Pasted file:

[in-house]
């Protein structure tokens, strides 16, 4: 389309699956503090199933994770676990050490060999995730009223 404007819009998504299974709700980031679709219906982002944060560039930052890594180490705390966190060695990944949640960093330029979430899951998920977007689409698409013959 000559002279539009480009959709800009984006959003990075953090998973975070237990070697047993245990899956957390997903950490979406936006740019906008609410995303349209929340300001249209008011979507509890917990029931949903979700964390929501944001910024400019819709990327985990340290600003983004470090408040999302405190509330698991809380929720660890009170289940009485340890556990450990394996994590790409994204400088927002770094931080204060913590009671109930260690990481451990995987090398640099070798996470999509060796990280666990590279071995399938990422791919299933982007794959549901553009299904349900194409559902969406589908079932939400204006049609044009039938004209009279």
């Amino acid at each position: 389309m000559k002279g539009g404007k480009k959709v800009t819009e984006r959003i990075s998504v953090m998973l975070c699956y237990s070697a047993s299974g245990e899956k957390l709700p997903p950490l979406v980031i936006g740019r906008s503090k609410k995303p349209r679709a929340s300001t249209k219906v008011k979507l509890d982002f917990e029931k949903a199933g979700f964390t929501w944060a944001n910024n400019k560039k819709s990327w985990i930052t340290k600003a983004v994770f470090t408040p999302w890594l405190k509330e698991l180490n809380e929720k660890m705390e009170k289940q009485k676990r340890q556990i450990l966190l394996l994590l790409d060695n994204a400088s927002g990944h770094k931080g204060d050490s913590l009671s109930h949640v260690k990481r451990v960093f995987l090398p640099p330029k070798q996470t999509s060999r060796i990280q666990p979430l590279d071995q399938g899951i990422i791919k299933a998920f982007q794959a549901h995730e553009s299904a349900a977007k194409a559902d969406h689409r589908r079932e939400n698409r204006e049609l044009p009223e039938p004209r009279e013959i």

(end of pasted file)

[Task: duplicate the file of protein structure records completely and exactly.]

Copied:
[in-house]
């Protein structure tokens, strides 16, 4: 389309699956503090199933994770676990050490060999995730009223 404007819009998504299974709700980031679709219906982002944060560039930052890594180490705390966190060695990944949640960093330029979430899951998920977007689409698409013959 000559002279539009480009959709800009984006959003990075953090998973975070237990070697047993245990899956957390997903950490979406936006740019906008609410995303349209929340300001249209008011979507509890917990029931949903979700964390929501944001910024400019819709990327985990340290600003983004470090408040999302405190509330698991809380929720660890009170289940009485340890556990450990394996994590790409994204400088927002770094931080204060913590009671109930260690990481451990995987090398640099070798996470999509060796990280666990590279071995399938990422791919299933982007794959549901553009299904349900194409559902969406589908079932939400204006049609044009039938004209009279």
């Amino acid at each position: 389309m000559k002279g539009g404007k480009k959709v800009t819009e984006r959003i990075s998504v953090m998973l975070c699956y237990s070697a047993s299974g245990e899956k957390l709700p997903p950490l979406v980031i936006g740019r906008s503090k609410k995303p349209r679709a929340s300001t249209k219906v008011k979507l509890d982002f917990e029931k949903a199933g979700f964390t929501w944060a944001n910024n400019k560039k819709s990327w985990i930052t340290k600003a983004v994770f470090t408040p999302w890594l405190k509330e698991l180490n809380e929720k660890m705390e009170k289940q009485k676990r340890q556990i450990l966190l394996l994590l790409d060695n994204a400088s927002g990944h770094k931080g204060d050490s913590l009671s109930h949640v260690k990481r451990v960093f995987l090398p640099p330029k070798q996470t999509s060999r060796i990280q666990p979430l590279d071995q399938g899951i990422i791919k299933a998920f982007q794959a549901h995730e553009s299904a349900a977007k194409a559902d969406h689409r589908r079932e939400n698409r204006e049609l044009p009223e039938p004209r009279e013959i």